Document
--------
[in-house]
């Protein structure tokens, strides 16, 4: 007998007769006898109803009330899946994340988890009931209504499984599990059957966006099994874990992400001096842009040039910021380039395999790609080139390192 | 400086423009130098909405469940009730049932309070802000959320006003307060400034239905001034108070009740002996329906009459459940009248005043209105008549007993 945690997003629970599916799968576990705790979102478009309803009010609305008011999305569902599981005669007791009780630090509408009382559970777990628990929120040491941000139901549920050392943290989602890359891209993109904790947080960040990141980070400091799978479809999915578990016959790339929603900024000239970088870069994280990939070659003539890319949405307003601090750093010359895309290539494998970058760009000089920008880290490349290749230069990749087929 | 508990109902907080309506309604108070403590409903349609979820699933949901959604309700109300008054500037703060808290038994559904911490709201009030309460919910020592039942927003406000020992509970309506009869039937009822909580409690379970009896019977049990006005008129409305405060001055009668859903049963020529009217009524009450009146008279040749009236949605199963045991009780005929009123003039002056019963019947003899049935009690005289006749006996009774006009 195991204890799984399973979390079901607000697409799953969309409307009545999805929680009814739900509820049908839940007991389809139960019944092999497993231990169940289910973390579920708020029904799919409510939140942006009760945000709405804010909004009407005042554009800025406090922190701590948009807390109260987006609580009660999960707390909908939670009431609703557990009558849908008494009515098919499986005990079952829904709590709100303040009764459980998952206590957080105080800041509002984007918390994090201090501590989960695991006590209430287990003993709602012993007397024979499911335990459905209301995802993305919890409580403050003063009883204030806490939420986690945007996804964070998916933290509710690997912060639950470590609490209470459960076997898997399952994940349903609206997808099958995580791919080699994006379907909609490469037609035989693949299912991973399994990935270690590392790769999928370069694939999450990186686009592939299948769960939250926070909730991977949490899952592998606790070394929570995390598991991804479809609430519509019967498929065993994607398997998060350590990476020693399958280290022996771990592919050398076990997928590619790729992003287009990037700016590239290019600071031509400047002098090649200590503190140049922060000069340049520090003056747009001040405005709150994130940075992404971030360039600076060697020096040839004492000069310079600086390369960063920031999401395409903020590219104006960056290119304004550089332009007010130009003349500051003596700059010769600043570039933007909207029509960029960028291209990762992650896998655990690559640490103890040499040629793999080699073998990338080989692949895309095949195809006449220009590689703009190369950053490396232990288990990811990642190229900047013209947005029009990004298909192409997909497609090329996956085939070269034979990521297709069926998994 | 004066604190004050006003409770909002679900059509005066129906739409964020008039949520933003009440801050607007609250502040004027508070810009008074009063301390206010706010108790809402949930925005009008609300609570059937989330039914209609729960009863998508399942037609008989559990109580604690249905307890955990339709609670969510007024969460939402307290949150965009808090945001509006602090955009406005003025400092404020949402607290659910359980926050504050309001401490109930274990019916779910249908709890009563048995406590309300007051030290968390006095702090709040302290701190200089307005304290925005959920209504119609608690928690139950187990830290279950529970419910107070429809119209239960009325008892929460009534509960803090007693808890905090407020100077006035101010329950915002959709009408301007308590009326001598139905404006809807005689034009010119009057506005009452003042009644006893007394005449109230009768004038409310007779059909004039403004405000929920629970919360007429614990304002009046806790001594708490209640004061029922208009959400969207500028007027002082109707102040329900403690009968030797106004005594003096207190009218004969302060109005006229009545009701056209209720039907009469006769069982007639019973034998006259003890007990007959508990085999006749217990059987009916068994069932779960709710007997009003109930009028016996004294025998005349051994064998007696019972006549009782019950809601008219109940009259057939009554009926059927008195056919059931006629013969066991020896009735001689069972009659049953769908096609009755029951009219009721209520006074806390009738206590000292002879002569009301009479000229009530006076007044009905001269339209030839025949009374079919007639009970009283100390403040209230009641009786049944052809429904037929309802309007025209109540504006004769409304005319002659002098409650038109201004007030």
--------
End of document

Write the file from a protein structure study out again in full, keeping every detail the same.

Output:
[in-house]
């Protein structure tokens, strides 16, 4: 007998007769006898109803009330899946994340988890009931209504499984599990059957966006099994874990992400001096842009040039910021380039395999790609080139390192 | 400086423009130098909405469940009730049932309070802000959320006003307060400034239905001034108070009740002996329906009459459940009248005043209105008549007993 945690997003629970599916799968576990705790979102478009309803009010609305008011999305569902599981005669007791009780630090509408009382559970777990628990929120040491941000139901549920050392943290989602890359891209993109904790947080960040990141980070400091799978479809999915578990016959790339929603900024000239970088870069994280990939070659003539890319949405307003601090750093010359895309290539494998970058760009000089920008880290490349290749230069990749087929 | 508990109902907080309506309604108070403590409903349609979820699933949901959604309700109300008054500037703060808290038994559904911490709201009030309460919910020592039942927003406000020992509970309506009869039937009822909580409690379970009896019977049990006005008129409305405060001055009668859903049963020529009217009524009450009146008279040749009236949605199963045991009780005929009123003039002056019963019947003899049935009690005289006749006996009774006009 195991204890799984399973979390079901607000697409799953969309409307009545999805929680009814739900509820049908839940007991389809139960019944092999497993231990169940289910973390579920708020029904799919409510939140942006009760945000709405804010909004009407005042554009800025406090922190701590948009807390109260987006609580009660999960707390909908939670009431609703557990009558849908008494009515098919499986005990079952829904709590709100303040009764459980998952206590957080105080800041509002984007918390994090201090501590989960695991006590209430287990003993709602012993007397024979499911335990459905209301995802993305919890409580403050003063009883204030806490939420986690945007996804964070998916933290509710690997912060639950470590609490209470459960076997898997399952994940349903609206997808099958995580791919080699994006379907909609490469037609035989693949299912991973399994990935270690590392790769999928370069694939999450990186686009592939299948769960939250926070909730991977949490899952592998606790070394929570995390598991991804479809609430519509019967498929065993994607398997998060350590990476020693399958280290022996771990592919050398076990997928590619790729992003287009990037700016590239290019600071031509400047002098090649200590503190140049922060000069340049520090003056747009001040405005709150994130940075992404971030360039600076060697020096040839004492000069310079600086390369960063920031999401395409903020590219104006960056290119304004550089332009007010130009003349500051003596700059010769600043570039933007909207029509960029960028291209990762992650896998655990690559640490103890040499040629793999080699073998990338080989692949895309095949195809006449220009590689703009190369950053490396232990288990990811990642190229900047013209947005029009990004298909192409997909497609090329996956085939070269034979990521297709069926998994 | 004066604190004050006003409770909002679900059509005066129906739409964020008039949520933003009440801050607007609250502040004027508070810009008074009063301390206010706010108790809402949930925005009008609300609570059937989330039914209609729960009863998508399942037609008989559990109580604690249905307890955990339709609670969510007024969460939402307290949150965009808090945001509006602090955009406005003025400092404020949402607290659910359980926050504050309001401490109930274990019916779910249908709890009563048995406590309300007051030290968390006095702090709040302290701190200089307005304290925005959920209504119609608690928690139950187990830290279950529970419910107070429809119209239960009325008892929460009534509960803090007693808890905090407020100077006035101010329950915002959709009408301007308590009326001598139905404006809807005689034009010119009057506005009452003042009644006893007394005449109230009768004038409310007779059909004039403004405000929920629970919360007429614990304002009046806790001594708490209640004061029922208009959400969207500028007027002082109707102040329900403690009968030797106004005594003096207190009218004969302060109005006229009545009701056209209720039907009469006769069982007639019973034998006259003890007990007959508990085999006749217990059987009916068994069932779960709710007997009003109930009028016996004294025998005349051994064998007696019972006549009782019950809601008219109940009259057939009554009926059927008195056919059931006629013969066991020896009735001689069972009659049953769908096609009755029951009219009721209520006074806390009738206590000292002879002569009301009479000229009530006076007044009905001269339209030839025949009374079919007639009970009283100390403040209230009641009786049944052809429904037929309802309007025209109540504006004769409304005319002659002098409650038109201004007030």